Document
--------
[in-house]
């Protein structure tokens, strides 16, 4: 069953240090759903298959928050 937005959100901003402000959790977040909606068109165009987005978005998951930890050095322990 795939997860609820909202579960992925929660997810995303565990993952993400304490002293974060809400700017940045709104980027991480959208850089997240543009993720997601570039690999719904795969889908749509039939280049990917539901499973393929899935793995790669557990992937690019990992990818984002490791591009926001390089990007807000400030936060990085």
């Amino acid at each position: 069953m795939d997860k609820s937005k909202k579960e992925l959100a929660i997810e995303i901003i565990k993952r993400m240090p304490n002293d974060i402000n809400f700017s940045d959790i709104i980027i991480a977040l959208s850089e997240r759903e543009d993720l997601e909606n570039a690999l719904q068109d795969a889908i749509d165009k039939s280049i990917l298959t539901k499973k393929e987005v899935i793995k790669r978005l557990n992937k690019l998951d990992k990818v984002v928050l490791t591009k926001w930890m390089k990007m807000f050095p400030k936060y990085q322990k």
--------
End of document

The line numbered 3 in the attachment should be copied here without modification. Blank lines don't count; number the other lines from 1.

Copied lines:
């Amino acid at each position: 069953m795939d997860k609820s937005k909202k579960e992925l959100a929660i997810e995303i901003i565990k993952r993400m240090p304490n002293d974060i402000n809400f700017s940045d959790i709104i980027i991480a977040l959208s850089e997240r759903e543009d993720l997601e909606n570039a690999l719904q068109d795969a889908i749509d165009k039939s280049i990917l298959t539901k499973k393929e987005v899935i793995k790669r978005l557990n992937k690019l998951d990992k990818v984002v928050l490791t591009k926001w930890m390089k990007m807000f050095p400030k936060y990085q322990k």